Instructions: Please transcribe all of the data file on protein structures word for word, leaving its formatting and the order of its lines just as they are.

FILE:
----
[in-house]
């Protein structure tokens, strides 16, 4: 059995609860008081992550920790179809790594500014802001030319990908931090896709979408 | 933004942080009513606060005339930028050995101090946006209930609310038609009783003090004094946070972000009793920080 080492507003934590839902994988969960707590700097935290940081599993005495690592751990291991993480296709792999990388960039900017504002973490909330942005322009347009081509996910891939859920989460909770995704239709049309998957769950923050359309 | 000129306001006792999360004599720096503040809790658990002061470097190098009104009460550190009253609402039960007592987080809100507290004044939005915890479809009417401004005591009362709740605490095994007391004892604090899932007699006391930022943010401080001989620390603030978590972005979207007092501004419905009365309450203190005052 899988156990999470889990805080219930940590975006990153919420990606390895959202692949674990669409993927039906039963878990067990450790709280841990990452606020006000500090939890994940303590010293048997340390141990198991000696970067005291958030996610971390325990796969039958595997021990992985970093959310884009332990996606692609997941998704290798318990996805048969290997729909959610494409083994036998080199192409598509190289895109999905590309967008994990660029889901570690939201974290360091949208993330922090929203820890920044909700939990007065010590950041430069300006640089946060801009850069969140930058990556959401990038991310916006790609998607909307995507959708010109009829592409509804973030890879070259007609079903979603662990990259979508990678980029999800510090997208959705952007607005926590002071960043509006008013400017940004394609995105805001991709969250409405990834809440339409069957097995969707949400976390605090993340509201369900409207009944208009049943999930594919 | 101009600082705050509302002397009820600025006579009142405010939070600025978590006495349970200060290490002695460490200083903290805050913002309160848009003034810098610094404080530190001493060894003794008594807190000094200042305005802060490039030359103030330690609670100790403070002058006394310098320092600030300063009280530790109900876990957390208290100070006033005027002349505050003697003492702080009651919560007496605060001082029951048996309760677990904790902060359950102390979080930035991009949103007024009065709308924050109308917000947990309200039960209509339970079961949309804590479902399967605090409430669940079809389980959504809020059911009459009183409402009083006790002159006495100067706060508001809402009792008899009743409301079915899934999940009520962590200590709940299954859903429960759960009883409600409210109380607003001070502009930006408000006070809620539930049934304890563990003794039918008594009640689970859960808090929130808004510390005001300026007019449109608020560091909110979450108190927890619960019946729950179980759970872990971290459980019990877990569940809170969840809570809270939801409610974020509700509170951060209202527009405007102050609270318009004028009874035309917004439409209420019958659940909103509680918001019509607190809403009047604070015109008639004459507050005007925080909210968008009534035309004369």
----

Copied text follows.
[in-house]
């Protein structure tokens, strides 16, 4: 059995609860008081992550920790179809790594500014802001030319990908931090896709979408 | 933004942080009513606060005339930028050995101090946006209930609310038609009783003090004094946070972000009793920080 080492507003934590839902994988969960707590700097935290940081599993005495690592751990291991993480296709792999990388960039900017504002973490909330942005322009347009081509996910891939859920989460909770995704239709049309998957769950923050359309 | 000129306001006792999360004599720096503040809790658990002061470097190098009104009460550190009253609402039960007592987080809100507290004044939005915890479809009417401004005591009362709740605490095994007391004892604090899932007699006391930022943010401080001989620390603030978590972005979207007092501004419905009365309450203190005052 899988156990999470889990805080219930940590975006990153919420990606390895959202692949674990669409993927039906039963878990067990450790709280841990990452606020006000500090939890994940303590010293048997340390141990198991000696970067005291958030996610971390325990796969039958595997021990992985970093959310884009332990996606692609997941998704290798318990996805048969290997729909959610494409083994036998080199192409598509190289895109999905590309967008994990660029889901570690939201974290360091949208993330922090929203820890920044909700939990007065010590950041430069300006640089946060801009850069969140930058990556959401990038991310916006790609998607909307995507959708010109009829592409509804973030890879070259007609079903979603662990990259979508990678980029999800510090997208959705952007607005926590002071960043509006008013400017940004394609995105805001991709969250409405990834809440339409069957097995969707949400976390605090993340509201369900409207009944208009049943999930594919 | 101009600082705050509302002397009820600025006579009142405010939070600025978590006495349970200060290490002695460490200083903290805050913002309160848009003034810098610094404080530190001493060894003794008594807190000094200042305005802060490039030359103030330690609670100790403070002058006394310098320092600030300063009280530790109900876990957390208290100070006033005027002349505050003697003492702080009651919560007496605060001082029951048996309760677990904790902060359950102390979080930035991009949103007024009065709308924050109308917000947990309200039960209509339970079961949309804590479902399967605090409430669940079809389980959504809020059911009459009183409402009083006790002159006495100067706060508001809402009792008899009743409301079915899934999940009520962590200590709940299954859903429960759960009883409600409210109380607003001070502009930006408000006070809620539930049934304890563990003794039918008594009640689970859960808090929130808004510390005001300026007019449109608020560091909110979450108190927890619960019946729950179980759970872990971290459980019990877990569940809170969840809570809270939801409610974020509700509170951060209202527009405007102050609270318009004028009874035309917004439409209420019958659940909103509680918001019509607190809403009047604070015109008639004459507050005007925080909210968008009534035309004369």